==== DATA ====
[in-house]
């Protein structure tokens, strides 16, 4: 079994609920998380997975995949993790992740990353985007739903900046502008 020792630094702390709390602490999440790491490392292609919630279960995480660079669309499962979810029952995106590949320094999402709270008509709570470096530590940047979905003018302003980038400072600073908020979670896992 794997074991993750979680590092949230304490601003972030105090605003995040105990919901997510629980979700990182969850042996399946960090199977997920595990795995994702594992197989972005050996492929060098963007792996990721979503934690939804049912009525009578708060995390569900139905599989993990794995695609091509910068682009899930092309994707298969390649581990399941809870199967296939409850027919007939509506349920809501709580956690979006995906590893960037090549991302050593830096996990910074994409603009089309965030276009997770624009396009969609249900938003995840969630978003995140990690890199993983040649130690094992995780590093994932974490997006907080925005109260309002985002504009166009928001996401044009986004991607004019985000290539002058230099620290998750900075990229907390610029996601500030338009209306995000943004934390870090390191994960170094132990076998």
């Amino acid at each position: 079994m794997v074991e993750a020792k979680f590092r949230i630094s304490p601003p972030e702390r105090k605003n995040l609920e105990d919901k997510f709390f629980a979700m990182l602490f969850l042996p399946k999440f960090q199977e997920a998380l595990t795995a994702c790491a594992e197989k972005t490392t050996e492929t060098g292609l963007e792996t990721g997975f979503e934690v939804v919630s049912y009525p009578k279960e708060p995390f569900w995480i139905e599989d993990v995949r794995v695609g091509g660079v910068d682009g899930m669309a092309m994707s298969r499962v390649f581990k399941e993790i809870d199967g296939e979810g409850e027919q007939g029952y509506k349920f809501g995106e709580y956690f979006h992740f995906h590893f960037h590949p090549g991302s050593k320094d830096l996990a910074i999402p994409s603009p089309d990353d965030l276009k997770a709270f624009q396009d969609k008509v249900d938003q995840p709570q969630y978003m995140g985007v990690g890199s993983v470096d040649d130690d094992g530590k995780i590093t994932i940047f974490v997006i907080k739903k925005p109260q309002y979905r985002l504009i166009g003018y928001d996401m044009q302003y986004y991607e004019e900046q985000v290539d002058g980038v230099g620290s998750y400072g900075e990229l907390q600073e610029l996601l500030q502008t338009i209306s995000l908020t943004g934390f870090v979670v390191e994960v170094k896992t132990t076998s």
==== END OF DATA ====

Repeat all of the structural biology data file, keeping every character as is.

[in-house]
């Protein structure tokens, strides 16, 4: 079994609920998380997975995949993790992740990353985007739903900046502008 020792630094702390709390602490999440790491490392292609919630279960995480660079669309499962979810029952995106590949320094999402709270008509709570470096530590940047979905003018302003980038400072600073908020979670896992 794997074991993750979680590092949230304490601003972030105090605003995040105990919901997510629980979700990182969850042996399946960090199977997920595990795995994702594992197989972005050996492929060098963007792996990721979503934690939804049912009525009578708060995390569900139905599989993990794995695609091509910068682009899930092309994707298969390649581990399941809870199967296939409850027919007939509506349920809501709580956690979006995906590893960037090549991302050593830096996990910074994409603009089309965030276009997770624009396009969609249900938003995840969630978003995140990690890199993983040649130690094992995780590093994932974490997006907080925005109260309002985002504009166009928001996401044009986004991607004019985000290539002058230099620290998750900075990229907390610029996601500030338009209306995000943004934390870090390191994960170094132990076998």
């Amino acid at each position: 079994m794997v074991e993750a020792k979680f590092r949230i630094s304490p601003p972030e702390r105090k605003n995040l609920e105990d919901k997510f709390f629980a979700m990182l602490f969850l042996p399946k999440f960090q199977e997920a998380l595990t795995a994702c790491a594992e197989k972005t490392t050996e492929t060098g292609l963007e792996t990721g997975f979503e934690v939804v919630s049912y009525p009578k279960e708060p995390f569900w995480i139905e599989d993990v995949r794995v695609g091509g660079v910068d682009g899930m669309a092309m994707s298969r499962v390649f581990k399941e993790i809870d199967g296939e979810g409850e027919q007939g029952y509506k349920f809501g995106e709580y956690f979006h992740f995906h590893f960037h590949p090549g991302s050593k320094d830096l996990a910074i999402p994409s603009p089309d990353d965030l276009k997770a709270f624009q396009d969609k008509v249900d938003q995840p709570q969630y978003m995140g985007v990690g890199s993983v470096d040649d130690d094992g530590k995780i590093t994932i940047f974490v997006i907080k739903k925005p109260q309002y979905r985002l504009i166009g003018y928001d996401m044009q302003y986004y991607e004019e900046q985000v290539d002058g980038v230099g620290s998750y400072g900075e990229l907390q600073e610029l996601l500030q502008t338009i209306s995000l908020t943004g934390f870090v979670v390191e994960v170094k896992t132990t076998s």